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What Is a Cataract?

A cataract is a cloudy area in the normally clear lens of your eye, causing things to look blurry, hazy, or less colorful. Cataracts are a natural part of the aging process and, over time, can lead to vision loss and blindness. When a cataract interferes with your usual activities, such as reading and driving, your physician will likely recommend
cataract surgery

What Is a Cataract?

The only treatment for cataracts is to remove the cloudy natural lens and replace it with a clear artificial lens. This lens is called an intraocular lens (IOL). Cataract removal surgery is the most common procedure in the world and is one of the safest and most successful procedures performed today.

Cataract surgery can also ofer the opportunity to correct other visual problems you may experience such as myopia (nearsightedness), hyperopia
(farsightedness), astigmatism (irregularly shaped lens), or presbyopia (diminishing
ability to focus with age).

Selecting the Right IOL

Until very recently, all IOLs were fixed lenses, without the ability to be adjusted after surgery.

In this traditional workflow, your eye doctor uses pre-surgery eye measurements to estimate the power and type of fixed IOL he or she thinks will provide you with the best vision after surgery.

If the visual target is not achieved, this can only be corrected by glasses, contacts, or additional surgery. Now, with the advent of adjustable IOLs, this is no longer the case.

Light Adjustable Lens From RxSight®

With the Light Adjustable Lens, you can now customize your vision after your cataract surgery. You will have the unique ability to adjust and preview your vision based on your personal desires and lifestyle requirements.

The Light Adjustable Lens delivers superior visual outcomes that fixed IOLs cannot match. In a study of 600 subjects, those who received the Light Adjustable Lens followed by adjustments were twice as likely to achieve 20/20 distance vision at 6 months without glasses as those who received a standard (fixed) monofocal IOL.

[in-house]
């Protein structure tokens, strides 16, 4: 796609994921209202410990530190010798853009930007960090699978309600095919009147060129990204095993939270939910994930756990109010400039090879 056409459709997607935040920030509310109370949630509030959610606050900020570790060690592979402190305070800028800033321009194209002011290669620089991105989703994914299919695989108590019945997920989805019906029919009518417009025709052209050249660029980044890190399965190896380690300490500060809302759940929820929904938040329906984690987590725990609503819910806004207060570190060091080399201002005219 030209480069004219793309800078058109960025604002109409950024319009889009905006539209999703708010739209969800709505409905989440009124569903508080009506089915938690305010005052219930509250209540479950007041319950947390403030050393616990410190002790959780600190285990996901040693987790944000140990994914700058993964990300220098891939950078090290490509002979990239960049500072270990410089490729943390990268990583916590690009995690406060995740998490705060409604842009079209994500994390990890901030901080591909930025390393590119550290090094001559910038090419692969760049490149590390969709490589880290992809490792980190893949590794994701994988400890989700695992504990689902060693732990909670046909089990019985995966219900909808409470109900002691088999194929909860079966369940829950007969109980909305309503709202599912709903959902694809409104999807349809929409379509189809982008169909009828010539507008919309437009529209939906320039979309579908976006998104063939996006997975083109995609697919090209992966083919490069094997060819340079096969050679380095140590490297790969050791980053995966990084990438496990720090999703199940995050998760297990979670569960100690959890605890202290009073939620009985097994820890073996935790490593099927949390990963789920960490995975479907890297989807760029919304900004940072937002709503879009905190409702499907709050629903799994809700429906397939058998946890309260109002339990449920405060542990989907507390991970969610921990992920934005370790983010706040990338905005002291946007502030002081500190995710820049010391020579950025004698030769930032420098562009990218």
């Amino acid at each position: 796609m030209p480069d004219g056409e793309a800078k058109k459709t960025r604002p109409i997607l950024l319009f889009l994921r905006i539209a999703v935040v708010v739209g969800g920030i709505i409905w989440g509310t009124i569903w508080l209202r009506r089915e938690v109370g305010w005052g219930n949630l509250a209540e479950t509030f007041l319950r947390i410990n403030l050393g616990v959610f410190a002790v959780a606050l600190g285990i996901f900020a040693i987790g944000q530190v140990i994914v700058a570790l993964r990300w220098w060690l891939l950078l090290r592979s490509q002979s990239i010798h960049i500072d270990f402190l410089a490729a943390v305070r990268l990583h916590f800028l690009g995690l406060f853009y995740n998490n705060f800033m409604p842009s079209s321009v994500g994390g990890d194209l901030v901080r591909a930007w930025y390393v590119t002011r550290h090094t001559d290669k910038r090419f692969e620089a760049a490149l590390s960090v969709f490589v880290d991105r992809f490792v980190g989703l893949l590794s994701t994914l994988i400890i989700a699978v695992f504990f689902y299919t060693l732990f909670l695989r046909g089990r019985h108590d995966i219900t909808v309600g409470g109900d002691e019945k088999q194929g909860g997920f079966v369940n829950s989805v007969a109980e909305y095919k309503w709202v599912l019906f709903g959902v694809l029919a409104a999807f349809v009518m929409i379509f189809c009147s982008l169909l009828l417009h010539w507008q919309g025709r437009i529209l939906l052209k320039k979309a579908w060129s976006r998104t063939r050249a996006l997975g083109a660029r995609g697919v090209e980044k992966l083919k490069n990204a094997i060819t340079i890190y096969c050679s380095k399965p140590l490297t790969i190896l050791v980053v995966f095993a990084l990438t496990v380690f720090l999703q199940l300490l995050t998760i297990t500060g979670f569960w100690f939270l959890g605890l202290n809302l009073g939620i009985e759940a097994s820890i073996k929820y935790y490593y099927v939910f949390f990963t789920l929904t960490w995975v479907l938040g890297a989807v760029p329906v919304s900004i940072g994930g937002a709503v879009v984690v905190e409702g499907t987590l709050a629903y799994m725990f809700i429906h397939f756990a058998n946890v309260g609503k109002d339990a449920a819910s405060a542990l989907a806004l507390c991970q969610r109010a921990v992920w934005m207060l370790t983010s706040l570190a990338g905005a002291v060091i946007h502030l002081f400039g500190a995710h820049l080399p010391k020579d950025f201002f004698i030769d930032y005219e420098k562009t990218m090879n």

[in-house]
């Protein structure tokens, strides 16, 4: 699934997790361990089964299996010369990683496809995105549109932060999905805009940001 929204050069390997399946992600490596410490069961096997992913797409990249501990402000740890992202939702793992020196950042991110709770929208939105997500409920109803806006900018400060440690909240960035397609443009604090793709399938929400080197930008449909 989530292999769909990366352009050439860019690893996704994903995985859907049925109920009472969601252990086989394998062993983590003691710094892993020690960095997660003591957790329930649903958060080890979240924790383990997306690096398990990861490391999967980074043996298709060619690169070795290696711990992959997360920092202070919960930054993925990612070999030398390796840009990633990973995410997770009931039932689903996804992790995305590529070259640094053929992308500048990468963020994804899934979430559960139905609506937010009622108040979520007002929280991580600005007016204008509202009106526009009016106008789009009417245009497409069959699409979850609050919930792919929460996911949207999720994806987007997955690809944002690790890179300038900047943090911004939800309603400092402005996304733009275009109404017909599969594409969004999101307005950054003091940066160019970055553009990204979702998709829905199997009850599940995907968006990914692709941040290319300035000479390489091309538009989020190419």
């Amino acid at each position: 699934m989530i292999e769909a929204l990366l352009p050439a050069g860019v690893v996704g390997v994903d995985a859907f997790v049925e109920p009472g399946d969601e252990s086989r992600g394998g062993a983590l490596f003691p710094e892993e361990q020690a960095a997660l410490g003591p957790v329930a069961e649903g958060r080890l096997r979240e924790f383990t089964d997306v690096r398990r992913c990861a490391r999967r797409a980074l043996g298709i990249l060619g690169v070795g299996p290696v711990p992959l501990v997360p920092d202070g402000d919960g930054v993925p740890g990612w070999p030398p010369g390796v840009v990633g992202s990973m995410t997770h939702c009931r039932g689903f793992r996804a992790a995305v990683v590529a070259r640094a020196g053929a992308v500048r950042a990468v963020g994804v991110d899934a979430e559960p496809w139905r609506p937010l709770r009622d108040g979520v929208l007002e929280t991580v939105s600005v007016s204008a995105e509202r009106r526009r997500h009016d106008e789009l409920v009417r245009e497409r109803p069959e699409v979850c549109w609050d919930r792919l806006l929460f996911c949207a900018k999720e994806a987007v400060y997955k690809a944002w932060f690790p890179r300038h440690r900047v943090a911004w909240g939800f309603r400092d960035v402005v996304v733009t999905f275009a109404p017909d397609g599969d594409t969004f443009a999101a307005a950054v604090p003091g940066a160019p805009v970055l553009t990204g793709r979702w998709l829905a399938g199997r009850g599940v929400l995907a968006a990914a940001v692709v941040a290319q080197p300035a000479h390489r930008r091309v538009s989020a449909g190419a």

How Does the Light Adjustable Lens Work?

The Light Adjustable Lens is made of a special photosensitive material that changes the shape and power of your implanted lens in response to ultraviolet (UV) light to optimize your vision. These light treatments are delivered in your doctor’s office with the Light Delivery Device (LDD) after your eye has healed.

Surgical Implantation

If you select the Light Adjustable Lens, the first step is to have your cataract safely removed and the adjustable IOL implanted. The cataract removal and IOL implantation procedure is the same as if you selected a fixed IOL.

After Cataract Surgery

After your Light Adjustable Lens has been implanted in your eye, it is adjusted to deliver the customized vision you desire. Following surgery there are two major differences with an adjustable lens compared to a fixed lens:

UV Protective Glasses

Exposure to indoor and outdoor sources of UV light can cause uncontrolled changes to the Light Adjustable Lens. To prevent this, you will be provided with UV protective glasses to wear immediately following surgery (from time of lens implantation until after the last light treatment is completed).

Twenty-four hours after your final light treatment, no further changes can be made to the implanted Light Adjustable Lens, and you can remove the UV protective glasses and enjoy your custom vision!

How Are the Light Treatments Performed?

Once your eye has healed, you will return to your eye doctor to have your vision tested. During this visit you will be able to preview and compare possible vision outcomes based on your unique preferences and lifestyle requirements before selecting a prescription for your adjustable lens.

To receive the light treatment, you will be placed in front of the Light Delivery Device (LDD). The LDD non-invasively delivers the UV light to precisely reshape your Light Adjustable Lens based on the visual correction that is needed to target your
custom prescription.

Light Treatment Schedule

Between 3 and 5 total light treatments, each lasting approximately 90 seconds and separated by approximately 3 days, are required. The total number of light treatments is based on achievement of the desired vision outcome that you and your doctor selected.

Once you have achieved your final optimal vision, the lens power is permanently locked in with two final light treatments to prevent any further changes.

Who Can Benefit?

The U.S. Food and Drug Administration has approved the Light Adjustable Lens and Light Delivery Device for patients with pre-existing astigmatism of 0.75 diopters or more who are undergoing cataract surgery.

Other commercially available IOLs may be available for the treatment of your cataracts and your doctor will help you determine which lens is right for you.

Ask your doctor to explain the possible risks and benefits of cataract surgery.,+415+N+Causeway,+New+Smyrna+Beach,+FL+32169&ludocid=8187326901652864243#lrd=0x88e72942de87c211:0x719f3a705104bcf3,3